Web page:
It is a plausible theory that the reverence which the ancient peoples of Europe paid to the oak, and the connexion which they traced between the tree and their sky-god, were derived from the much greater frequency with which the oak appears to be struck by lightning than any other tree of our European forests. This peculiarity of the tree has seemingly been established by a series of observations instituted within recent years by scientific enquirers who have no mythological theory to maintain. However we may explain it, whether by the easier passage of electricity through oak-wood than through any other timber, or in some other way, the fact itself may well have attracted the notice of our rude forefathers, who dwelt in the vast forests which then covered a large part of Europe; and they might naturally account for it in their simple religious way by supposing that the great sky-god, whom they worshipped and whose awful voice they heard in the roll of thunder, loved the oak above all the trees of the wood and often descended into it from the murky cloud in a flash of lightning, leaving a token of his presence or of his passage in the riven and blackened trunk and the blasted foliage. Such trees would thenceforth be encircled by a nimbus of glory as the visible seats of the thundering sky-god. Certain it is that, like some savages, both Greeks and Romans identified their great god of the sky and of the oak with the lightning flash which struck the ground; and they regularly enclosed such a stricken spot and treated it thereafter as sacred. It is not rash to suppose that the ancestors of the Celts and Germans in the forests of Central Europe paid a like respect for like reasons to a blasted oak.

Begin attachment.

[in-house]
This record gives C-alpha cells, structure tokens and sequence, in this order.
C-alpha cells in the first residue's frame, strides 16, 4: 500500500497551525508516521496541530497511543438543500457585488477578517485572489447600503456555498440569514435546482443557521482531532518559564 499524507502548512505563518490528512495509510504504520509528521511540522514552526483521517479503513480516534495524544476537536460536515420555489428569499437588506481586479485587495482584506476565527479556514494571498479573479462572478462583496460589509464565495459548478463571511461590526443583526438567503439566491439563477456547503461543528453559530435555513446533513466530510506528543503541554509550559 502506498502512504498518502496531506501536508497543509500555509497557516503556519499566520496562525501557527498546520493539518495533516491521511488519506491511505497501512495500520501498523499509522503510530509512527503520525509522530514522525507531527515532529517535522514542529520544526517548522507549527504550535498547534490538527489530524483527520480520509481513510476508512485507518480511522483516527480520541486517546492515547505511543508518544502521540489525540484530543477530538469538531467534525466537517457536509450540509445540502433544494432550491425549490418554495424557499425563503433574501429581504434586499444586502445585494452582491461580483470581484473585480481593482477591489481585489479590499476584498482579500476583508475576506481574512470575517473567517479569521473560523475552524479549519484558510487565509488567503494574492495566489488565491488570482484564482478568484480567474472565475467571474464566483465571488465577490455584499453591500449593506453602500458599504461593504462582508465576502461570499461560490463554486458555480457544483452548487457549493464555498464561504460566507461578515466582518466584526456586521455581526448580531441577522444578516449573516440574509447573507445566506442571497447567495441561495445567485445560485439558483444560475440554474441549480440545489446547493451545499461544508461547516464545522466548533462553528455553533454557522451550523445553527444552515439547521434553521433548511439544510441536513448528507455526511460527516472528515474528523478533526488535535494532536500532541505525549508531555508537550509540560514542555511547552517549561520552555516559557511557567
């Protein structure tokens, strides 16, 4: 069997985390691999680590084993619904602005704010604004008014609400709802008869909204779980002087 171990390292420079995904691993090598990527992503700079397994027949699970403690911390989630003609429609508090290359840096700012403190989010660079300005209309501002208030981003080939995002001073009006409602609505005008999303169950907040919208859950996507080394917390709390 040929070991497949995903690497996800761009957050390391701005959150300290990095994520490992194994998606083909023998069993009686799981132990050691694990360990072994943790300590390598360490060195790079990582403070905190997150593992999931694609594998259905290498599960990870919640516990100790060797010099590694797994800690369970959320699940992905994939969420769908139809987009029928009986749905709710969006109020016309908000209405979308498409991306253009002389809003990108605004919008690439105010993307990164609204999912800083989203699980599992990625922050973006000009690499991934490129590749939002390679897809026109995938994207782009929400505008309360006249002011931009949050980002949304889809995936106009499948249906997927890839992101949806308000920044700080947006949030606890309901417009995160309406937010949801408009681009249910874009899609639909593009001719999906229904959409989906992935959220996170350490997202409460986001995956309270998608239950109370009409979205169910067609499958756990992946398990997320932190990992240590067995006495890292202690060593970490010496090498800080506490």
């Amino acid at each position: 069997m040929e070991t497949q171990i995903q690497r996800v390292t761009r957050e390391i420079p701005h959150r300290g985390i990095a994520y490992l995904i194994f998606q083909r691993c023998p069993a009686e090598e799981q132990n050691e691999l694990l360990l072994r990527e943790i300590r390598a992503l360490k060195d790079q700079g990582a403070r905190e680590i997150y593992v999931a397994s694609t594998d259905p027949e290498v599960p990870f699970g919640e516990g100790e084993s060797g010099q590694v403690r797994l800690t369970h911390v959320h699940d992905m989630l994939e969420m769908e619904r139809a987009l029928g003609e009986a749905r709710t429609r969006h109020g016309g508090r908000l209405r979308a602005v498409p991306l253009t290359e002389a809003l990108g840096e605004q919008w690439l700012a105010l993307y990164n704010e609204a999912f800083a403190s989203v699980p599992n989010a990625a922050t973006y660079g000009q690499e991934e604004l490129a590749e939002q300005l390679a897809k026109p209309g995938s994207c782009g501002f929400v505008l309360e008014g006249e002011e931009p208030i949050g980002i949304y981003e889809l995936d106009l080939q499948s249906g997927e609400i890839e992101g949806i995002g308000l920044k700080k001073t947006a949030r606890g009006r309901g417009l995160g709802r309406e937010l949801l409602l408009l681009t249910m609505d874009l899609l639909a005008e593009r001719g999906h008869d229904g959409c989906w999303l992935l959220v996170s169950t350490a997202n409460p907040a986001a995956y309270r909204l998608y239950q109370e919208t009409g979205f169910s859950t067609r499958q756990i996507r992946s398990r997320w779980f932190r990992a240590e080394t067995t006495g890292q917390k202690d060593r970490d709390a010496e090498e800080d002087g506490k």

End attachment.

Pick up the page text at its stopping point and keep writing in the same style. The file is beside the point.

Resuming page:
This explanation of the Aryan reverence for the oak and of the association of the tree with the great god of the thunder and the sky, was suggested or implied long ago by Jacob Grimm, and has been in recent years powerfully reinforced by Mr. W. Warde Fowler. It appears to be simpler and more probable than the explanation which I formerly adopted, namely, that the oak was worshipped primarily for the many benefits which our rude forefathers derived from the tree, particularly for the fire which they drew by friction from its wood; and that the connexion of the oak with the sky was an after-thought based on the belief that the flash of lightning was nothing but the spark which the sky-god up aloft elicited by rubbing two pieces of oak-wood against each other, just as his savage worshipper kindled fire in the forest on earth. On that theory the god of the thunder and the sky was derived from the original god of the oak; on the present theory, which I now prefer, the god of the sky and the thunder was the great original deity of our Aryan ancestors, and his association with the oak was merely an inference based on the frequency with which the oak was seen to be struck by lightning. If the Aryans, as some think, roamed the wide steppes of Russia or Central Asia with their flocks and herds before they plunged into the gloom of the European forests, they may have worshipped the god of the blue or cloudy firmament and the flashing thunderbolt long before they thought of associating him with the blasted oaks in their new home.